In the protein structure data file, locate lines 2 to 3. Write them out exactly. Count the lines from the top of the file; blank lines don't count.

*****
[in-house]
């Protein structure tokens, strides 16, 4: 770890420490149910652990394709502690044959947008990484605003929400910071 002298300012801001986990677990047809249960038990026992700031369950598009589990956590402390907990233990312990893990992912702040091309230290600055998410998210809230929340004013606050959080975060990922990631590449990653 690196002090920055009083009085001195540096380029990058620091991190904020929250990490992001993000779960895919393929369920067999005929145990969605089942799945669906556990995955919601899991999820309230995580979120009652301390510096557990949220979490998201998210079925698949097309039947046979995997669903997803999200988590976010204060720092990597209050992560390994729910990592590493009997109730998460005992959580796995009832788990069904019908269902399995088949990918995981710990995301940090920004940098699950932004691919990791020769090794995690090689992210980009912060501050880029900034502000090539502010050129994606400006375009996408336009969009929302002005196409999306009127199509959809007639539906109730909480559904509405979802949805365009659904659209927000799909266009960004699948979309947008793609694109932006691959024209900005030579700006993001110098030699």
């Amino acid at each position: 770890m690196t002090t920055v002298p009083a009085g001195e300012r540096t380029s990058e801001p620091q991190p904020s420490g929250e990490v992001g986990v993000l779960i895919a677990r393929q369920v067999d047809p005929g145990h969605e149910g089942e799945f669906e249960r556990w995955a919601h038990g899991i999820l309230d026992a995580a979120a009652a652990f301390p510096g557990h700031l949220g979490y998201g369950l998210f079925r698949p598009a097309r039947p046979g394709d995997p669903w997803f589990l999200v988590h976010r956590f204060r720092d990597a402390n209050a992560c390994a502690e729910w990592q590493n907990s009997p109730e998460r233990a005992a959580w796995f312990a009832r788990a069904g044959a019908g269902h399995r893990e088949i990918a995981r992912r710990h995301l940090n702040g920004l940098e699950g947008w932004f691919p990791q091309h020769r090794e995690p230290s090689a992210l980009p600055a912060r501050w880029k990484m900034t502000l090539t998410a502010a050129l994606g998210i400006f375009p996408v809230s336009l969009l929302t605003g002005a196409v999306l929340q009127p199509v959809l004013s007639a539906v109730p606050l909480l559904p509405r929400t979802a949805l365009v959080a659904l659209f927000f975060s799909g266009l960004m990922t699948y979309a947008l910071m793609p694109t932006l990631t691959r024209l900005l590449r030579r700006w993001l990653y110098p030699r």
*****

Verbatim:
């Protein structure tokens, strides 16, 4: 770890420490149910652990394709502690044959947008990484605003929400910071 002298300012801001986990677990047809249960038990026992700031369950598009589990956590402390907990233990312990893990992912702040091309230290600055998410998210809230929340004013606050959080975060990922990631590449990653 690196002090920055009083009085001195540096380029990058620091991190904020929250990490992001993000779960895919393929369920067999005929145990969605089942799945669906556990995955919601899991999820309230995580979120009652301390510096557990949220979490998201998210079925698949097309039947046979995997669903997803999200988590976010204060720092990597209050992560390994729910990592590493009997109730998460005992959580796995009832788990069904019908269902399995088949990918995981710990995301940090920004940098699950932004691919990791020769090794995690090689992210980009912060501050880029900034502000090539502010050129994606400006375009996408336009969009929302002005196409999306009127199509959809007639539906109730909480559904509405979802949805365009659904659209927000799909266009960004699948979309947008793609694109932006691959024209900005030579700006993001110098030699």
């Amino acid at each position: 770890m690196t002090t920055v002298p009083a009085g001195e300012r540096t380029s990058e801001p620091q991190p904020s420490g929250e990490v992001g986990v993000l779960i895919a677990r393929q369920v067999d047809p005929g145990h969605e149910g089942e799945f669906e249960r556990w995955a919601h038990g899991i999820l309230d026992a995580a979120a009652a652990f301390p510096g557990h700031l949220g979490y998201g369950l998210f079925r698949p598009a097309r039947p046979g394709d995997p669903w997803f589990l999200v988590h976010r956590f204060r720092d990597a402390n209050a992560c390994a502690e729910w990592q590493n907990s009997p109730e998460r233990a005992a959580w796995f312990a009832r788990a069904g044959a019908g269902h399995r893990e088949i990918a995981r992912r710990h995301l940090n702040g920004l940098e699950g947008w932004f691919p990791q091309h020769r090794e995690p230290s090689a992210l980009p600055a912060r501050w880029k990484m900034t502000l090539t998410a502010a050129l994606g998210i400006f375009p996408v809230s336009l969009l929302t605003g002005a196409v999306l929340q009127p199509v959809l004013s007639a539906v109730p606050l909480l559904p509405r929400t979802a949805l365009v959080a659904l659209f927000f975060s799909g266009l960004m990922t699948y979309a947008l910071m793609p694109t932006l990631t691959r024209l900005l590449r030579r700006w993001l990653y110098p030699r």